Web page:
City Builders: Ken Greenberg
Toronto-based urban designer Ken Greenberg is a former Director of Urban Design and Architecture for the City of Toronto, and Principal of Greenberg Consultants Inc. In a career spanning more than four decades, he has played pivotal roles on projects including Brooklyn Bridge Park on Brooklyn’s East River shoreline, the Vancouver Downtown View Corridor Study, the Rose Kennedy Greenway District study in Boston, and Master Plan for the Grand Parade in Halifax. His projects relating to the rejuvenation of Toronto’s downtown, waterfront, and neighbourhoods include Harbourfront Centre, Regent Park’s in-progress redevelopment, and The Bentway.
CA: As a society, what’s our most urgent urban design need in 2018?
Greenberg: It is a multi-headed challenge: to reimagine the city in the throes of a major multi-layered transformation, driven by a profound shift from the auto-driven paradigm of past decades; an urgent environmental imperative in the face of climate change; radical increase in density and diversity; growing social inequities and polarization by geography; a new economy; and a tech infusion, all at once and in combination.
CA: What current city-building myth would you most like to debunk?
Greenberg: “Myth” isn’t the right word, but decision makers are finding it hard to let go of some holdover beliefs from the post-World War II paradigm. One is the lingering attachment to land-use segregation of where we live from where we work–the idea that in many cases we are perversely still trying to promote employment by excluding living–despite all we have learned about the mutual benefits of mix and synergy. Another is the continual ranting about a “war on cars” and the failure to understand that the more we get people out of cars and walking, cycling and using transit, the better it will be for those who have to drive.
CA: What cities are blowing you away with brilliant strategies for the public realm—and what could we learn from their examples?
Greenberg: Each city is inspiring in a different way. In Colombia, there’s the Ciclovía in Bogotá [roadways blocked off to cars and turned over to pedestrians and cyclists at set hours each week] and the libraries and cable cars in the hillside barrios of Medellín. I would also mention Amsterdam and Copenhagen, for their sophistication in shared street design for active transportation; Hong Kong and Tokyo, for embracing great density with fine-grained animated street life and extremely efficient transit; Melbourne, for its adaptive re-use of laneways and laneway buildings; New York, for its move back to its multiple waterfronts and its intensity; Barcelona, for its reworking of Cerdà’s Eixample grid to reroute vehicular traffic around pedestrian “superblocks”; Paris, for its auto reduction and re-embrace of the Seine; London, for its emerging King’s Cross area, and on and on. Our Canadian forte in this constellation may be our embrace of diversity and conscious expansion of the shared “commons” in our big cities in a way that most parts of the world are finding very difficult to do.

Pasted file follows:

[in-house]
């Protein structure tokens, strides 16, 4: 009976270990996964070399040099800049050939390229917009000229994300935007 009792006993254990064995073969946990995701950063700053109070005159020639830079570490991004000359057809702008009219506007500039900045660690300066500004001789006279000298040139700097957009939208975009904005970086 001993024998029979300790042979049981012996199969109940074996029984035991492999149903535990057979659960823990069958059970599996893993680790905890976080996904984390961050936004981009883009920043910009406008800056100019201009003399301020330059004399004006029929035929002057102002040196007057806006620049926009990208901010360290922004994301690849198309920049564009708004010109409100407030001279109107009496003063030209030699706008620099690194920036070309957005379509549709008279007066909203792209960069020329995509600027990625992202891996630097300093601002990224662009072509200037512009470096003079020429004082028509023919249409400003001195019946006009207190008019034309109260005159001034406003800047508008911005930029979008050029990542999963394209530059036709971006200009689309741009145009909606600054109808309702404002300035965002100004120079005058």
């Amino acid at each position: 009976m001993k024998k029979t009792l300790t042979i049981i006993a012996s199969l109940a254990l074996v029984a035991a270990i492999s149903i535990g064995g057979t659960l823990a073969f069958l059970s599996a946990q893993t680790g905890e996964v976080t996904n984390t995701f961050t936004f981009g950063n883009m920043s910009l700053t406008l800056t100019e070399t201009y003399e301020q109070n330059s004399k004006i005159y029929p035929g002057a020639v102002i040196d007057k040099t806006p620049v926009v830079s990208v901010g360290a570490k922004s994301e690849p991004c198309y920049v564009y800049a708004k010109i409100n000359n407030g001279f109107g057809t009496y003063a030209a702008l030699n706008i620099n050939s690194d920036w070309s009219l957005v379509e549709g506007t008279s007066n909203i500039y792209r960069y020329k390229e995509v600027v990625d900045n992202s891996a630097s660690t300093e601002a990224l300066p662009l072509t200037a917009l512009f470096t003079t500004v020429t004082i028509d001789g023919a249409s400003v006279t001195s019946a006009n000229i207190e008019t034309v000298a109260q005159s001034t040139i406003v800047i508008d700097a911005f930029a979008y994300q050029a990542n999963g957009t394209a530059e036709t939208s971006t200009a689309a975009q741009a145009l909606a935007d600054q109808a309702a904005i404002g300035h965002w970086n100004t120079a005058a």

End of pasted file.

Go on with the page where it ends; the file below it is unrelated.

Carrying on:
CA: What do you consider your greatest professional success–and, if you’re willing to share, your greatest failure?
Greenberg: If I had to pick just a few successes they would be the Brooklyn Bridge Park; the St. Paul [Minnesota] riverfront; and in Toronto, the Kings Regeneration Initiative [1996 planning and zoning changes to support the redevelopment of two formerly industrial areas on King Street], the Lower Don Lands, the ongoing revitalization of Regent Park, and currently of course The Bentway. I can’t honestly cite any failures, but every experience has brought lessons about what works and what doesn’t. A couple that stay with me are the immense value of bringing people together and building consensus, and allowing room for life to take over by avoiding the tendency to be overly prescriptive.
CA: Your nutshell advice for urbanists?
Greenberg: It is never about one thing in isolation. It is about getting out of silos and seeing connections.